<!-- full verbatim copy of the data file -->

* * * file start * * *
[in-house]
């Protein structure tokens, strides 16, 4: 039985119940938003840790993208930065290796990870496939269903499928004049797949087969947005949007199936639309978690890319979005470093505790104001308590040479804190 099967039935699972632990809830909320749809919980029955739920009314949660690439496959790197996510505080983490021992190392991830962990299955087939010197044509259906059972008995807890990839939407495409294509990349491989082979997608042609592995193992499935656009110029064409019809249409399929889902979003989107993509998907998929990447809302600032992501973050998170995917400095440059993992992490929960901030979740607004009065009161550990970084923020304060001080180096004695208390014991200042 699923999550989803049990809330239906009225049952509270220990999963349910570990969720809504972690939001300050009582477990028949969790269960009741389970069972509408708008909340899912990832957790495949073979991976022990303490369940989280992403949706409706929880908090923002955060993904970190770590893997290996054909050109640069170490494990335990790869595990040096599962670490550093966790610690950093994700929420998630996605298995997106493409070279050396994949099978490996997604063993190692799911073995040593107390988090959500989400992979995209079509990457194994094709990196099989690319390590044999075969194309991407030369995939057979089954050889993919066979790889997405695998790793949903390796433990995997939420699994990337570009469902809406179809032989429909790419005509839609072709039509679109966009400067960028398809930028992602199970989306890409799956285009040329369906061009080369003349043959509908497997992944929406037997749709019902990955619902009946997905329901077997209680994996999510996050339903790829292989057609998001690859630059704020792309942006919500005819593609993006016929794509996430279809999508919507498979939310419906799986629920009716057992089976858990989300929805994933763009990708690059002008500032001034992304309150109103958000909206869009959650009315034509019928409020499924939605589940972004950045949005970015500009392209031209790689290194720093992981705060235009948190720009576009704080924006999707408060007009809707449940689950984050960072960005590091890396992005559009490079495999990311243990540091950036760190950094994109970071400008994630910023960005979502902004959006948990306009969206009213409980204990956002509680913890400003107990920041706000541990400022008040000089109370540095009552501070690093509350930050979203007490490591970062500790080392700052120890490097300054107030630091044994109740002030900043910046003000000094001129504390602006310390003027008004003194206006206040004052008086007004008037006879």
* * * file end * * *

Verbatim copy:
[in-house]
């Protein structure tokens, strides 16, 4: 039985119940938003840790993208930065290796990870496939269903499928004049797949087969947005949007199936639309978690890319979005470093505790104001308590040479804190 099967039935699972632990809830909320749809919980029955739920009314949660690439496959790197996510505080983490021992190392991830962990299955087939010197044509259906059972008995807890990839939407495409294509990349491989082979997608042609592995193992499935656009110029064409019809249409399929889902979003989107993509998907998929990447809302600032992501973050998170995917400095440059993992992490929960901030979740607004009065009161550990970084923020304060001080180096004695208390014991200042 699923999550989803049990809330239906009225049952509270220990999963349910570990969720809504972690939001300050009582477990028949969790269960009741389970069972509408708008909340899912990832957790495949073979991976022990303490369940989280992403949706409706929880908090923002955060993904970190770590893997290996054909050109640069170490494990335990790869595990040096599962670490550093966790610690950093994700929420998630996605298995997106493409070279050396994949099978490996997604063993190692799911073995040593107390988090959500989400992979995209079509990457194994094709990196099989690319390590044999075969194309991407030369995939057979089954050889993919066979790889997405695998790793949903390796433990995997939420699994990337570009469902809406179809032989429909790419005509839609072709039509679109966009400067960028398809930028992602199970989306890409799956285009040329369906061009080369003349043959509908497997992944929406037997749709019902990955619902009946997905329901077997209680994996999510996050339903790829292989057609998001690859630059704020792309942006919500005819593609993006016929794509996430279809999508919507498979939310419906799986629920009716057992089976858990989300929805994933763009990708690059002008500032001034992304309150109103958000909206869009959650009315034509019928409020499924939605589940972004950045949005970015500009392209031209790689290194720093992981705060235009948190720009576009704080924006999707408060007009809707449940689950984050960072960005590091890396992005559009490079495999990311243990540091950036760190950094994109970071400008994630910023960005979502902004959006948990306009969206009213409980204990956002509680913890400003107990920041706000541990400022008040000089109370540095009552501070690093509350930050979203007490490591970062500790080392700052120890490097300054107030630091044994109740002030900043910046003000000094001129504390602006310390003027008004003194206006206040004052008086007004008037006879």